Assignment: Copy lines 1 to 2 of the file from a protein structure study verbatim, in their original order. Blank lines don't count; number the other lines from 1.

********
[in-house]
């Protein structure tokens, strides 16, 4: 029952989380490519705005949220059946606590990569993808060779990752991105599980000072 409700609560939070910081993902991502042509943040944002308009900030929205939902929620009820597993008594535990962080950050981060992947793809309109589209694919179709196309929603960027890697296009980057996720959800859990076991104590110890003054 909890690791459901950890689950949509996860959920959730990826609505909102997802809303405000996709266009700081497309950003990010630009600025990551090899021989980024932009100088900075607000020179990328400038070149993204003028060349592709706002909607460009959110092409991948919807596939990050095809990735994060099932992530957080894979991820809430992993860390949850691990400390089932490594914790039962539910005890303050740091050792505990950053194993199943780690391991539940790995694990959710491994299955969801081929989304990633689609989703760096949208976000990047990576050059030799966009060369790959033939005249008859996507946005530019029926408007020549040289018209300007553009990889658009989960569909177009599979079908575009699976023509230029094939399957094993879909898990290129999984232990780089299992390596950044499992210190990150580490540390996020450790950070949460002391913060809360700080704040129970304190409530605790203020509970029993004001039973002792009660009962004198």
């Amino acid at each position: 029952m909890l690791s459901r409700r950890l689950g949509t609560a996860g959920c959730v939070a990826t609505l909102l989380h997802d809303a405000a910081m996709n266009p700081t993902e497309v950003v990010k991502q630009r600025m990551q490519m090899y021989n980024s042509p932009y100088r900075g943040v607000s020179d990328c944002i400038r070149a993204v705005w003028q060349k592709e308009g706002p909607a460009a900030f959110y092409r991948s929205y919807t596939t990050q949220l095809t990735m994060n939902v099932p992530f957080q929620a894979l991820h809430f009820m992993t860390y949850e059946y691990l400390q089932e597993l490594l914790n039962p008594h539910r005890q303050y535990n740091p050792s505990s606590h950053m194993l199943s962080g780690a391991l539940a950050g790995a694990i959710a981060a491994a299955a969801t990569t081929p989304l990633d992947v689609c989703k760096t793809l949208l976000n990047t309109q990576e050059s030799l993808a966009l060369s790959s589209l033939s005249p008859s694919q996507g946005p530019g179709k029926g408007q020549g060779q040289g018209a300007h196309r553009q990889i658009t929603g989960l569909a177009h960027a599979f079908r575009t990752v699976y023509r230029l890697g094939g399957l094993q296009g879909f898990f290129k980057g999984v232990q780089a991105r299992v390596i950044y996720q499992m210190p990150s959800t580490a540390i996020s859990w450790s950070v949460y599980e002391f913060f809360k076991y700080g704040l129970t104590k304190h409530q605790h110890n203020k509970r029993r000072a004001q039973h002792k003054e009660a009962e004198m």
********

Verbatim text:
[in-house]
């Protein structure tokens, strides 16, 4: 029952989380490519705005949220059946606590990569993808060779990752991105599980000072 409700609560939070910081993902991502042509943040944002308009900030929205939902929620009820597993008594535990962080950050981060992947793809309109589209694919179709196309929603960027890697296009980057996720959800859990076991104590110890003054 909890690791459901950890689950949509996860959920959730990826609505909102997802809303405000996709266009700081497309950003990010630009600025990551090899021989980024932009100088900075607000020179990328400038070149993204003028060349592709706002909607460009959110092409991948919807596939990050095809990735994060099932992530957080894979991820809430992993860390949850691990400390089932490594914790039962539910005890303050740091050792505990950053194993199943780690391991539940790995694990959710491994299955969801081929989304990633689609989703760096949208976000990047990576050059030799966009060369790959033939005249008859996507946005530019029926408007020549040289018209300007553009990889658009989960569909177009599979079908575009699976023509230029094939399957094993879909898990290129999984232990780089299992390596950044499992210190990150580490540390996020450790950070949460002391913060809360700080704040129970304190409530605790203020509970029993004001039973002792009660009962004198």